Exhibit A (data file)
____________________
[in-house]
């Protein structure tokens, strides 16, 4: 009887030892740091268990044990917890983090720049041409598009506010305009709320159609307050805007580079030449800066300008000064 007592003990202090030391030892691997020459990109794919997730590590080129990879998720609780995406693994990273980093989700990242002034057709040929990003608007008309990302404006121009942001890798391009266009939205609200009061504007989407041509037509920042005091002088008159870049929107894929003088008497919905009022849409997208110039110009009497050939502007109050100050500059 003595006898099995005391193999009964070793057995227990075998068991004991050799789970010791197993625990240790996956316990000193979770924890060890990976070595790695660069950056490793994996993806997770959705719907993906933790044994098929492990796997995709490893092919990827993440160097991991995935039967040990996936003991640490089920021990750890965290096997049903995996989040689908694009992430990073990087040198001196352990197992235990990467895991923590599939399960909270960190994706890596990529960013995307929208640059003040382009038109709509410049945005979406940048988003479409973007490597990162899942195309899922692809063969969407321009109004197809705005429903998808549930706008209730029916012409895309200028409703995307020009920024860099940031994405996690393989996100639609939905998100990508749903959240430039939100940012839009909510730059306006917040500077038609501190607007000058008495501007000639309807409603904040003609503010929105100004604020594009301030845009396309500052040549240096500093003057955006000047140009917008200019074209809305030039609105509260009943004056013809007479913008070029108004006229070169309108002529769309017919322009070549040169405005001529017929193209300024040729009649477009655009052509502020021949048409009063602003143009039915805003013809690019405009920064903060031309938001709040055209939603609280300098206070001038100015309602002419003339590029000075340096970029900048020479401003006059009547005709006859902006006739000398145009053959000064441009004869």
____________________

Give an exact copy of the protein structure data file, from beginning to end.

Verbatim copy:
[in-house]
């Protein structure tokens, strides 16, 4: 009887030892740091268990044990917890983090720049041409598009506010305009709320159609307050805007580079030449800066300008000064 007592003990202090030391030892691997020459990109794919997730590590080129990879998720609780995406693994990273980093989700990242002034057709040929990003608007008309990302404006121009942001890798391009266009939205609200009061504007989407041509037509920042005091002088008159870049929107894929003088008497919905009022849409997208110039110009009497050939502007109050100050500059 003595006898099995005391193999009964070793057995227990075998068991004991050799789970010791197993625990240790996956316990000193979770924890060890990976070595790695660069950056490793994996993806997770959705719907993906933790044994098929492990796997995709490893092919990827993440160097991991995935039967040990996936003991640490089920021990750890965290096997049903995996989040689908694009992430990073990087040198001196352990197992235990990467895991923590599939399960909270960190994706890596990529960013995307929208640059003040382009038109709509410049945005979406940048988003479409973007490597990162899942195309899922692809063969969407321009109004197809705005429903998808549930706008209730029916012409895309200028409703995307020009920024860099940031994405996690393989996100639609939905998100990508749903959240430039939100940012839009909510730059306006917040500077038609501190607007000058008495501007000639309807409603904040003609503010929105100004604020594009301030845009396309500052040549240096500093003057955006000047140009917008200019074209809305030039609105509260009943004056013809007479913008070029108004006229070169309108002529769309017919322009070549040169405005001529017929193209300024040729009649477009655009052509502020021949048409009063602003143009039915805003013809690019405009920064903060031309938001709040055209939603609280300098206070001038100015309602002419003339590029000075340096970029900048020479401003006059009547005709006859902006006739000398145009053959000064441009004869």